The SAR-703 is the first of the ADSL modems that combines a modem and router into a single box that breaks the £100 barrier - before VAT and postage and packing of course. This brings it into direct pricing competition with devices like the Speed Touch USB modem and Fujitsu FDX-310. The device itself is distributed by Solwise in the UK and supports the relevant UK standards for DSL as well as PPPoE so it's a nice basic modem that should work for the foreseeable future. What do you get for your money, the modem, UK power supply, standard CAT5 cable, RS232 console lead, RJ11 cable and a driver CD, in other words everything you need to get going - but hey where is the manual - don't panic it's on the CD in PDF format with a copy of the Adobe Acrobat reader in case you don't have it installed. The more astute readers will have noticed a similarity to the AR-601 (discontinued August 2002) sold by SEG Communications. The SAR-703 has better configuration tools making it more suited to a beginner - who has no idea what telnet or a CLI is.
Connecting the device up - proved very simple, got everything out of the box and plugged all the things into the sockets, there are no fiddly dipswitches or reset buttons to fiddle with.
The Ethernet cable supplied allows you to plug either the device either direct into a PC or the uplink port on a hub for connecting more than one PC, during the review I had a mixture of 3 or 4 PC's using the device via a hub. Once it was all connected next step was to look on the CD for the manual - and have a quick read, manual starts off nice and simple and walks you through installing the configuration software, then how to set the modem up for UK DSL. The next stage of the manual walks you through setting up your network card so you can access the internet using the device - some of the more astute will wonder why it didn't do this stage first, well the reason is that the configuration using the Solwise software is via the RS232 port, the device has no web interface, there is a telnet interface and you can connect using your own terminal session over the RS232 port. The final and bulk of the manual covers the command line interface for use in telnet sessions, though the majority of users needn't worry about this.
The whole setup phase for the modem took 5 minutes, plus a couple of minutes while the settings where applied to the modem and it rebooted. It's certainly one of the easier modems to setup, the advanced options are hidden away in the telnet configuration tool for the advanced users, though unlike the Speed Touch Pro setting up port forwarding is a breeze and is accomplished using the RS232 configuration software, start to finish it took me 15-20 minutes to get it running with all my port forwarding.
A couple of points are worth making - the DHCP server on the modem doesn't appear to work, it's available as a configuration option but selecting and configuring seems to do nothing - perhaps a later firmware release will fix this. In itself this is no great problem just means you manually specify the TCP/IP settings for the machines connecting to the device - the manual covers it all. For those who want to tinker there is support for SNMP configuration and the CLI interface allows you to see the various settings for the modem, including the CPU and memory usage on the device. The port forwarding while simple to setup could perhaps do with some extra options, i.e. no sign of forward all ports option, or the ability to forward ranges of ports, but then most home users only need two or three ports forwarded anyway. For those people who've got a block of static IP's, i.e. a NON-NAT configuration this setup is possible, but due to a lack of IP filters this exposes the telnet configuration interface of the router to the outside world, i.e. the router cant differentiate from access via the LAN or WAN sides, plus the password is not changeable so if any knew the single password they could cause havoc with your configuration. In it's normal NAT mode the telnet interface is only visible from the LAN side. The inclusion of the RS232 console cable also makes it easy to monitor the router if your PC is unable to communicate with it, e.g. if you forget or mis-configure the TCP/IP settings. The picture below shows the HyperTerminal session output from a standard boot sequence.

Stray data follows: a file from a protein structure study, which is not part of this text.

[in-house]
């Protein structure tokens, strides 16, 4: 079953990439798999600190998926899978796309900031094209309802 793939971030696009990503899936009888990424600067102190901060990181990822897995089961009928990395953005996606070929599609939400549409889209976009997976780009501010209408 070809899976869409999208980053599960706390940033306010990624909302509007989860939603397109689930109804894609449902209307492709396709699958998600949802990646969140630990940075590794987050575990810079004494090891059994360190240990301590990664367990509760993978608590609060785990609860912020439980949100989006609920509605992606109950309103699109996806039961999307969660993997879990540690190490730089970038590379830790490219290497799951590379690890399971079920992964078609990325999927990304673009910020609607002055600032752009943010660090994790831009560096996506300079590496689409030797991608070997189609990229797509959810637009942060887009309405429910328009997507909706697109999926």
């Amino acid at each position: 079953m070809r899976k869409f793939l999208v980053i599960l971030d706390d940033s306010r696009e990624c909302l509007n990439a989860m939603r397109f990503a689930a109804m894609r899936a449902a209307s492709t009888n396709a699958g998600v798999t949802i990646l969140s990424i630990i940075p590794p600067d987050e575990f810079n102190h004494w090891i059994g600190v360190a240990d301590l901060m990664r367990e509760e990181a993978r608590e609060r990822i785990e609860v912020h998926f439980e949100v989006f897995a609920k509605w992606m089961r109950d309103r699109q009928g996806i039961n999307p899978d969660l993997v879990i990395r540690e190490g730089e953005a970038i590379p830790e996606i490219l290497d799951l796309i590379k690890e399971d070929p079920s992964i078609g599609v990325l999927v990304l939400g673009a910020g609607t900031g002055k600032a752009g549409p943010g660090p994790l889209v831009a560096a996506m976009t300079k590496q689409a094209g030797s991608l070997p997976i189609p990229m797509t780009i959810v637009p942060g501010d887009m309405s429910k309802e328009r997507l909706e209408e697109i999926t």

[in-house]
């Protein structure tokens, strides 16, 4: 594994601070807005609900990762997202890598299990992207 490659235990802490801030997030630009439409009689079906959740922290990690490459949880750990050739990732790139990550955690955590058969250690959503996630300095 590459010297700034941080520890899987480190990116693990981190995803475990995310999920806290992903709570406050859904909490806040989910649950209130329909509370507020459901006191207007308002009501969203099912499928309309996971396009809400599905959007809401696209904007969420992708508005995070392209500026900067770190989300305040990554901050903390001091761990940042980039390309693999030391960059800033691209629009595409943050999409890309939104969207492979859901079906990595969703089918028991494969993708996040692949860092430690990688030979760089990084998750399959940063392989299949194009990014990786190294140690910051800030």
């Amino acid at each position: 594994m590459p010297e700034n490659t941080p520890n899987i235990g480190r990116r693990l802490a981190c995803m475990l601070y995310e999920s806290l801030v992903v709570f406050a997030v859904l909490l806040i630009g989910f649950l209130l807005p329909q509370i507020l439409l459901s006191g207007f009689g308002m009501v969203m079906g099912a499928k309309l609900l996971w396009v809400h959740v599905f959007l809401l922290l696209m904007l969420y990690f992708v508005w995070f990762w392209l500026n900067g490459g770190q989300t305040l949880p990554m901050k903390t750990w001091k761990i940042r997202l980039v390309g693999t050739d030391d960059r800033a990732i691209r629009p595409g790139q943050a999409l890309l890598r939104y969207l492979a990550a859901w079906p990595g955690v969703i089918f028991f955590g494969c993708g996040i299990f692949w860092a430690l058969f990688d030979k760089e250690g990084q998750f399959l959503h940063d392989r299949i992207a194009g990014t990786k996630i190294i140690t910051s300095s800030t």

In the time I've been using the SAR-703 it has performed admirably, ping wise identical to what I get from my Speed Touch Pro, so the cheaper price doesn't mean higher ping. One fault that the Speed Touch Pro has is that the NAT router can be swamped by applications refreshing long lists of servers, e.g. Counter-Strike's in game server list, the SAR-703 seems to survive this test, updating the list of 20,000 servers and was still able to use other PC's. Browsing and downloading seem to run perfectly well as well as uploads. Stability wise - nothing to worry about it seems.
While the router lacks some of the finesse of the more expensive models it is still good value and in fact does all that I would actually need, so if you require a simple router with basic port forwarding then this is a good choice. The ease of configuration makes it an ideal first router, with some of the other devices the sheer volume of configuration options can be very confusing, the documentation was superb I expected to get a lot less information.
£69.95 (excluding VAT & delivery) - SAR-703
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The contents of this review should not be relied upon in making a purchasing decision—You should always discuss your requirements with your service provider and hardware supplier.